Biden fumes over special counsel claim he couldn't remember son's death

"My memory's fine," he told one reporter.

Published: February 8, 2024 8:21pm

Former President Joe Biden on Thursday raged over special counsel Robert Hur's publication of a report in which he recalled interviewing the president and described his inability to remember basic facts about his life, including when his son, Beau Biden, died.

"There's even reference that I don't remember when my son died. How in the Hell dare he raise that. Frankly, when I was asked the question I thought to myself '[w]as it any of their damn business?'" Biden said. "Let me tell you something, some of you have commented-- I wear since the day he died, every single day the rosary he got from Our Lady of --- every Memorial Day we hold a service remembering him, attending my friends and loved ones. I don't need anyone to remind me when he passed away."

"He did not remember when he was vice president, forgetting on the first day of the interview when his term ended ('if it was 2013 - when did I stop being Vice President?'), and forgetting on the second day of the interview when his term began ('in 2009, am I still Vice President?')," Hur wrote of the interview. "He did not remember, even within several years, when his son Beau died."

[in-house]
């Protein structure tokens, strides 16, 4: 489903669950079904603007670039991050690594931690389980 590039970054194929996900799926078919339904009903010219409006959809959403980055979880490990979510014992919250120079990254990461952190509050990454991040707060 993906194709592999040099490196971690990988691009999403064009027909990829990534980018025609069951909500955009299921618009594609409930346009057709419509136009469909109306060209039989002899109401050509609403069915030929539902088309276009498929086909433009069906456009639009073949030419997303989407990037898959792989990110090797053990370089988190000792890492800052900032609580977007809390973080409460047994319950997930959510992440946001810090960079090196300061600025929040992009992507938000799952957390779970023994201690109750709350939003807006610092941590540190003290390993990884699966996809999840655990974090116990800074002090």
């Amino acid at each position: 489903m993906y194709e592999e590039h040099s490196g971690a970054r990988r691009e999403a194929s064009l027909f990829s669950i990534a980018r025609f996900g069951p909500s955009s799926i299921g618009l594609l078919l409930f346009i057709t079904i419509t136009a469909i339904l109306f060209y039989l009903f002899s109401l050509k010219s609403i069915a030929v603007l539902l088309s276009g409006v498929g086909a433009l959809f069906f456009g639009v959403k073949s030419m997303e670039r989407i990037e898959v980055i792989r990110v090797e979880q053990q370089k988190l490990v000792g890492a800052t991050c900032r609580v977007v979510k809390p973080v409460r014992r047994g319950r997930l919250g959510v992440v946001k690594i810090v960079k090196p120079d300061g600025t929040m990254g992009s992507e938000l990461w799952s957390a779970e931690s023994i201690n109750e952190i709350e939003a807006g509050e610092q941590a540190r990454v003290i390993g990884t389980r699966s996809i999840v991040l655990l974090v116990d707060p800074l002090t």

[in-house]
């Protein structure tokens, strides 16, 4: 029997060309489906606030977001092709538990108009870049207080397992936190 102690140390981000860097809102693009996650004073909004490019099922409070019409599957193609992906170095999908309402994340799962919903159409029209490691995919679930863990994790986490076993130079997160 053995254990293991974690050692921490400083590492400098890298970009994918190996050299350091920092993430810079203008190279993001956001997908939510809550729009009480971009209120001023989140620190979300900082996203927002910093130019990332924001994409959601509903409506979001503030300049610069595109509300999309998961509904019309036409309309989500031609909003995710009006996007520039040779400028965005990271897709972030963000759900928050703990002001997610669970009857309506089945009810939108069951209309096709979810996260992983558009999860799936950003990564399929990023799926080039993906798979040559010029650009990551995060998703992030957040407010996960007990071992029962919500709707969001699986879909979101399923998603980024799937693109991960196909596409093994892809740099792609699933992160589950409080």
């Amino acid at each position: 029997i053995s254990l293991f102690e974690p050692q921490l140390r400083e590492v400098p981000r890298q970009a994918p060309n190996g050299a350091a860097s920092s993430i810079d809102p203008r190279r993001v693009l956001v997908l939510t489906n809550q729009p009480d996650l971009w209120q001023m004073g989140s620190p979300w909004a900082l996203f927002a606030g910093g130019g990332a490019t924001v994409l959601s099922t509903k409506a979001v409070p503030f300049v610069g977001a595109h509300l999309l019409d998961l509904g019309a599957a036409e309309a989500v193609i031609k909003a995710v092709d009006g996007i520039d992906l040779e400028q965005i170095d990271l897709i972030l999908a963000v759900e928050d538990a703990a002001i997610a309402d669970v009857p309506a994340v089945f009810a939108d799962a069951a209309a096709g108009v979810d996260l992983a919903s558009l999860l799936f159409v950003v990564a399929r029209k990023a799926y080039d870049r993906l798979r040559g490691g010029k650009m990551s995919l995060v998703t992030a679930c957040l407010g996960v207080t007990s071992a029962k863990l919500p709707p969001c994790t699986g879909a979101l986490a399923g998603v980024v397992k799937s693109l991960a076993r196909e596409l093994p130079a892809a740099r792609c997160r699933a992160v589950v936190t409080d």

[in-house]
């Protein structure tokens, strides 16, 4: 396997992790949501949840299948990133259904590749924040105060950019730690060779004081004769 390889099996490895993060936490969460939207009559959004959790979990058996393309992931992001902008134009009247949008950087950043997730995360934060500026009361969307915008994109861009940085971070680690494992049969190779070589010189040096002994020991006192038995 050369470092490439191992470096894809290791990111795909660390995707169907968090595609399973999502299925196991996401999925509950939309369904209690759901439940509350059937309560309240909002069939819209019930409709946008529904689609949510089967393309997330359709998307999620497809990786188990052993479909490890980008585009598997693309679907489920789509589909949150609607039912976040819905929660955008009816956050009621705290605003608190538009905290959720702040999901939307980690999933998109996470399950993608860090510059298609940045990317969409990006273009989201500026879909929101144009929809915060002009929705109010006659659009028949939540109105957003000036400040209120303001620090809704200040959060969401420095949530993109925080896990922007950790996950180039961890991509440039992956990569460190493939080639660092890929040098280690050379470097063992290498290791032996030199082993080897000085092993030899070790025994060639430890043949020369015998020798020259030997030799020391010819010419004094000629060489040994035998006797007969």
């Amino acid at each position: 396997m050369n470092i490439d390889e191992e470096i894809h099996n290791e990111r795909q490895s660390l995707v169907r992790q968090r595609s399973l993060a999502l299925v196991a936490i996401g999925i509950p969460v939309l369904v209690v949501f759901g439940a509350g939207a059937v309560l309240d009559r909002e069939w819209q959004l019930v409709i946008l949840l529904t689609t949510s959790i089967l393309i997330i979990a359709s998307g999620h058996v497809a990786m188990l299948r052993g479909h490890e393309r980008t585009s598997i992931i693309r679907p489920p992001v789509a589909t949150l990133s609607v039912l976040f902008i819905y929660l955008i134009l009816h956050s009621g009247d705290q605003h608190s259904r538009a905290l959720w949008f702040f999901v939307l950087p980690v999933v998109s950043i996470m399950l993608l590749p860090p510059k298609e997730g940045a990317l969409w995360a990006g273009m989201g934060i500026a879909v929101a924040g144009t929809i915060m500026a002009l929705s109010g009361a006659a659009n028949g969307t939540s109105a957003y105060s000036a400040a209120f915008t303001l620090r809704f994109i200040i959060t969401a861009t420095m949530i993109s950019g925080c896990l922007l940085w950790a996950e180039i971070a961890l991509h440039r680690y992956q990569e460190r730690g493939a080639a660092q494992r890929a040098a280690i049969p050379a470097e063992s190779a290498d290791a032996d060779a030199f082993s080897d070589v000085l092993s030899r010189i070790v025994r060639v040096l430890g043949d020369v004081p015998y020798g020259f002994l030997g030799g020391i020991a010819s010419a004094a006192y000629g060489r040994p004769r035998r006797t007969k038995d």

Biden accounted for the apparent lapse in memory, by highlighting the circumstances of the discussion.

"Simple truth is I sat for a five-hour interview over two days of events going back 40 years. At the same time I was managing an international crisis," Biden said of his performance.

"The bottom line is the matter is now closed," Biden asserted. Throughout the press conference, he defended himself against allegations of failing memory.

"My memory's fine," he told one reporter.

"Our investigation uncovered evidence that President Biden willfully retained and disclosed classified materials after his vice presidency when he was a private citizen," Hur wrote in his report. Biden pointed to the decision not to bring charges and insisted that the special counsel had exercised his own prerogative in making it.

It "would be difficult to convince a jury that they should convict him — by then a former president well into his eighties — of a serious felony that requires a mental state of willfulness," Hur wrote. "Mr. Biden would likely present himself to a jury, as he did during our interview of him, as a sympathetic, well-meaning, elderly man with a poor memory."

Ben Whedon is an editor and reporter for Just the News. Follow him on X, formerly Twitter.

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